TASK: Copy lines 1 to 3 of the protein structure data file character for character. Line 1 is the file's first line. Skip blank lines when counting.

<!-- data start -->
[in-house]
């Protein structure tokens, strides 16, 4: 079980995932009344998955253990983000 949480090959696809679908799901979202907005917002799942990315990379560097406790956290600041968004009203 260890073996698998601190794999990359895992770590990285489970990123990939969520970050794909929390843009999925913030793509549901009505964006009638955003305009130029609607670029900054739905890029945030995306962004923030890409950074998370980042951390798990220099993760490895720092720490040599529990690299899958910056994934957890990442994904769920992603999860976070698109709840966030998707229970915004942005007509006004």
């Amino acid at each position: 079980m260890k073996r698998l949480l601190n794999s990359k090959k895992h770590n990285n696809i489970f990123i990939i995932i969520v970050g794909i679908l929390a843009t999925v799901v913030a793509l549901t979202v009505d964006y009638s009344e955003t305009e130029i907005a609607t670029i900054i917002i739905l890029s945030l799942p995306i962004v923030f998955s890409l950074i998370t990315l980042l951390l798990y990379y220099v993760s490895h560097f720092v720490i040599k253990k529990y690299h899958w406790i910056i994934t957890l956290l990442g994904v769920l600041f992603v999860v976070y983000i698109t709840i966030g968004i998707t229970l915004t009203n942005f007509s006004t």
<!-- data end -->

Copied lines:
[in-house]
């Protein structure tokens, strides 16, 4: 079980995932009344998955253990983000 949480090959696809679908799901979202907005917002799942990315990379560097406790956290600041968004009203 260890073996698998601190794999990359895992770590990285489970990123990939969520970050794909929390843009999925913030793509549901009505964006009638955003305009130029609607670029900054739905890029945030995306962004923030890409950074998370980042951390798990220099993760490895720092720490040599529990690299899958910056994934957890990442994904769920992603999860976070698109709840966030998707229970915004942005007509006004």
């Amino acid at each position: 079980m260890k073996r698998l949480l601190n794999s990359k090959k895992h770590n990285n696809i489970f990123i990939i995932i969520v970050g794909i679908l929390a843009t999925v799901v913030a793509l549901t979202v009505d964006y009638s009344e955003t305009e130029i907005a609607t670029i900054i917002i739905l890029s945030l799942p995306i962004v923030f998955s890409l950074i998370t990315l980042l951390l798990y990379y220099v993760s490895h560097f720092v720490i040599k253990k529990y690299h899958w406790i910056i994934t957890l956290l990442g994904v769920l600041f992603v999860v976070y983000i698109t709840i966030g968004i998707t229970l915004t009203n942005f007509s006004t």